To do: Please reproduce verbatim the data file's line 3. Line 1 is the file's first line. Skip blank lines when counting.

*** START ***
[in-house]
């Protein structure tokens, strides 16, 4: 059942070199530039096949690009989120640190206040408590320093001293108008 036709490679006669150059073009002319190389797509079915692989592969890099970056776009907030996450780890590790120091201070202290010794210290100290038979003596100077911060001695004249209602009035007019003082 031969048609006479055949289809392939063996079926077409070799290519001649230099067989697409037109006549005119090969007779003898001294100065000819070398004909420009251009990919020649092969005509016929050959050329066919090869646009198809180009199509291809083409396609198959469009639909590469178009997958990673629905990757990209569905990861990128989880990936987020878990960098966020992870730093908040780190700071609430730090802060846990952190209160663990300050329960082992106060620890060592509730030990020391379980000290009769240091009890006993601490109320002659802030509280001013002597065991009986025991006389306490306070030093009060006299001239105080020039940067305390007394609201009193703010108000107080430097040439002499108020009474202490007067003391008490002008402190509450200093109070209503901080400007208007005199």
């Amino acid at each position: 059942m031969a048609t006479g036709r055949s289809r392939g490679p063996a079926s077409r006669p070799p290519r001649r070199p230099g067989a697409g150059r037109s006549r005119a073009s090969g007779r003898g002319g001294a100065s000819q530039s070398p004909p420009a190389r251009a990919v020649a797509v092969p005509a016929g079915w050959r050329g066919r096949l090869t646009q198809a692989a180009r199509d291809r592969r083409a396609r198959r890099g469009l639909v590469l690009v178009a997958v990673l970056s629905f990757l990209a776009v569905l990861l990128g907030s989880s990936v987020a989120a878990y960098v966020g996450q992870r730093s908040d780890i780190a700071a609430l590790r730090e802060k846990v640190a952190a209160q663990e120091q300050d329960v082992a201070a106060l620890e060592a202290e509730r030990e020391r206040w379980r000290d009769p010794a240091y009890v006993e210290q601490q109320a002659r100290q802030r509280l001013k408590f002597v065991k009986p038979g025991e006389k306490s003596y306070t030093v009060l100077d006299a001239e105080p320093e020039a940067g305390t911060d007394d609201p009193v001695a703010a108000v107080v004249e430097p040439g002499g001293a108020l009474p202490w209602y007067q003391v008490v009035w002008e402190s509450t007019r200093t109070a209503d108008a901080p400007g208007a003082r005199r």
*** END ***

């Amino acid at each position: 059942m031969a048609t006479g036709r055949s289809r392939g490679p063996a079926s077409r006669p070799p290519r001649r070199p230099g067989a697409g150059r037109s006549r005119a073009s090969g007779r003898g002319g001294a100065s000819q530039s070398p004909p420009a190389r251009a990919v020649a797509v092969p005509a016929g079915w050959r050329g066919r096949l090869t646009q198809a692989a180009r199509d291809r592969r083409a396609r198959r890099g469009l639909v590469l690009v178009a997958v990673l970056s629905f990757l990209a776009v569905l990861l990128g907030s989880s990936v987020a989120a878990y960098v966020g996450q992870r730093s908040d780890i780190a700071a609430l590790r730090e802060k846990v640190a952190a209160q663990e120091q300050d329960v082992a201070a106060l620890e060592a202290e509730r030990e020391r206040w379980r000290d009769p010794a240091y009890v006993e210290q601490q109320a002659r100290q802030r509280l001013k408590f002597v065991k009986p038979g025991e006389k306490s003596y306070t030093v009060l100077d006299a001239e105080p320093e020039a940067g305390t911060d007394d609201p009193v001695a703010a108000v107080v004249e430097p040439g002499g001293a108020l009474p202490w209602y007067q003391v008490v009035w002008e402190s509450t007019r200093t109070a209503d108008a901080p400007g208007a003082r005199r």